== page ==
In: Pediatric Blood and Cancer, 01.01.2019.

Research output: Contribution to journalArticle

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abstract = "Background: Asparaginase is a critical component of lymphoblastic leukemia therapy, with intravenous pegaspargase (PEG) as the current standard product. Acute adverse events (aAEs) during PEG infusion are difficult to interpret, representing a mix of drug-inactivating hypersensitivity and noninactivating reactions. Asparaginase Erwinia chrysanthemi (ERW) is approved for PEG hypersensitivity, but is less convenient, more expensive, and yields lower serum asparaginase activity (SAA). We began a policy of universal premedication and SAA testing for PEG, hypothesizing this would reduce aAEs and unnecessary drug substitutions. Procedure: Retrospective chart review of patients receiving asparaginase before and after universal premedication before PEG was conducted, with SAA performed 1 week later. We excluded patients who had nonallergic asparaginase AEs. Primary end point was substitution to ERW. Secondary end points included aAEs, SAA testing, and cost. Results: We substituted to ERW in 21 of 122 (17.2{\%}) patients pre-policy, and 5 of 68 (7.4{\%}) post-policy (RR, 0.427; 95{\%} CI, 0.27–0.69, P = 0.028). All completed doses of PEG yielded excellent SAA (mean, 0.90 units/mL), compared with ERW (mean, 0.15 units/mL). PEG inactivation post-policy was seen in 2 of 68 (2.9{\%}), one silent and one with breakthrough aAE. The rate of aAEs pre/post-policy was 17.2{\%} versus 5.9{\%} (RR, 0.342; 95{\%} CI, 0.20–0.58, P = 0.017). Grade 4 aAE rate pre/post-policy was 15{\%} versus 0{\%}. Cost analysis predicts $125 779 drug savings alone per substitution prevented ($12 402/premedicated patient). Conclusions: Universal premedication reduced substitutions to ERW and aAE rate. SAA testing demonstrated low rates of silent inactivation, and higher SAA for PEG. A substantial savings was achieved. We propose universal premedication for PEG be standard of care.",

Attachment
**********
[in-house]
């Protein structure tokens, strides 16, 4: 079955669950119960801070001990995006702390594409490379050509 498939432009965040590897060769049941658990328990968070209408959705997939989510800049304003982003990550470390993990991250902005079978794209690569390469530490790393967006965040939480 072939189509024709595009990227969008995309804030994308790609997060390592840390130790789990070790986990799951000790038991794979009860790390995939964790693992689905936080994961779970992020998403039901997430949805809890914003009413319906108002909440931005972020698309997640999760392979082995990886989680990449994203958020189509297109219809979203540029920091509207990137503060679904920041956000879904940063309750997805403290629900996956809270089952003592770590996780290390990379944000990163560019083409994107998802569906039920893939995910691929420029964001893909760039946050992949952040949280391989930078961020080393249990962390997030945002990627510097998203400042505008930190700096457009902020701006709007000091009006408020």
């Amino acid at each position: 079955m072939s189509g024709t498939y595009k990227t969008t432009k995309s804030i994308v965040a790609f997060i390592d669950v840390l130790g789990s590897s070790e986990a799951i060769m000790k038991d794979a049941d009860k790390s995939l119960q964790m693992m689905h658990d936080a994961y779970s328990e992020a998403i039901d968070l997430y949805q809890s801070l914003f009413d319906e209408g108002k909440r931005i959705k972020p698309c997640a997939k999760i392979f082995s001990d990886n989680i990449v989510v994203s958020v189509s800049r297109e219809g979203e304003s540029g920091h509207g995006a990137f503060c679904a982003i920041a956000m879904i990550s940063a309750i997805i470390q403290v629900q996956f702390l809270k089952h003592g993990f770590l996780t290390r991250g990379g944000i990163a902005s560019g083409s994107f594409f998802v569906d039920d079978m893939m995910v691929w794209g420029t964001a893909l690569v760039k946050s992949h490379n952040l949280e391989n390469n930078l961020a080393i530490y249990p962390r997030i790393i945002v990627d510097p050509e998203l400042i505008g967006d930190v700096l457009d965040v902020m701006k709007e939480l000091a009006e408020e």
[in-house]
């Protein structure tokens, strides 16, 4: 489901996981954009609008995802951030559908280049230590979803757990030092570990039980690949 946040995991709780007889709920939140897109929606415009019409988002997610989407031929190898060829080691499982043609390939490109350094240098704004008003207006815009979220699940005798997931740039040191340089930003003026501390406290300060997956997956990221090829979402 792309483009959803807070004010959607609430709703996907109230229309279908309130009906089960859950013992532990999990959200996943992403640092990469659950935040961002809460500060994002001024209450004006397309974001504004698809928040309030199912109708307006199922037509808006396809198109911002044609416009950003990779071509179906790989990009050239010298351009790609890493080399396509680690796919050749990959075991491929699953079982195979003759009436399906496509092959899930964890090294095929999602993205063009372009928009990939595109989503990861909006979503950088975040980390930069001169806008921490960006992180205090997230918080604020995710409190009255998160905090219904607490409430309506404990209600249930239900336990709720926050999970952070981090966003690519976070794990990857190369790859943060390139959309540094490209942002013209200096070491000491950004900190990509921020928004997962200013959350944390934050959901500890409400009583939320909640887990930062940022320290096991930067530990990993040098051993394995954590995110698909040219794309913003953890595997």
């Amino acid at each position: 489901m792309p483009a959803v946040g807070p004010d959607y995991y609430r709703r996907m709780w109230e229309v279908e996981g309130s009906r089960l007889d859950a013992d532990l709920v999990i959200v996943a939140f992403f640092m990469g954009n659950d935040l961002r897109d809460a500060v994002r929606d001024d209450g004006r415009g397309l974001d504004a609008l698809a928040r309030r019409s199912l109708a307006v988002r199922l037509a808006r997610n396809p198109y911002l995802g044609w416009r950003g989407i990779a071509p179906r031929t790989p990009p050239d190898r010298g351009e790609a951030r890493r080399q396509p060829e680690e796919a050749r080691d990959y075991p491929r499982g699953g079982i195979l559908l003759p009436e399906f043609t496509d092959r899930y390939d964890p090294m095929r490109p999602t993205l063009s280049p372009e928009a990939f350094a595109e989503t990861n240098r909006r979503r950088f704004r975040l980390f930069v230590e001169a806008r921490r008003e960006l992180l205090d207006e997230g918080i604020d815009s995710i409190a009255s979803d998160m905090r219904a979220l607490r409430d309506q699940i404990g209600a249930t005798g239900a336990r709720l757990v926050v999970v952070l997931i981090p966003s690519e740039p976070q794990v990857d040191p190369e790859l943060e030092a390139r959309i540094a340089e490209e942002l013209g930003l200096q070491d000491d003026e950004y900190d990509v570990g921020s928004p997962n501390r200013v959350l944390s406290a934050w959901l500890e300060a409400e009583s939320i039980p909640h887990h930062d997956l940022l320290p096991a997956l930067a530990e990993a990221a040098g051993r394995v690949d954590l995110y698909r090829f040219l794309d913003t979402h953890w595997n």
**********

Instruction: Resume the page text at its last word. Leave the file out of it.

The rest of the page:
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AU - Young, David J.

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AU - Arwood, Nicole M.

AU - Poggi, Sarah G.

AU - Brown, Patrick A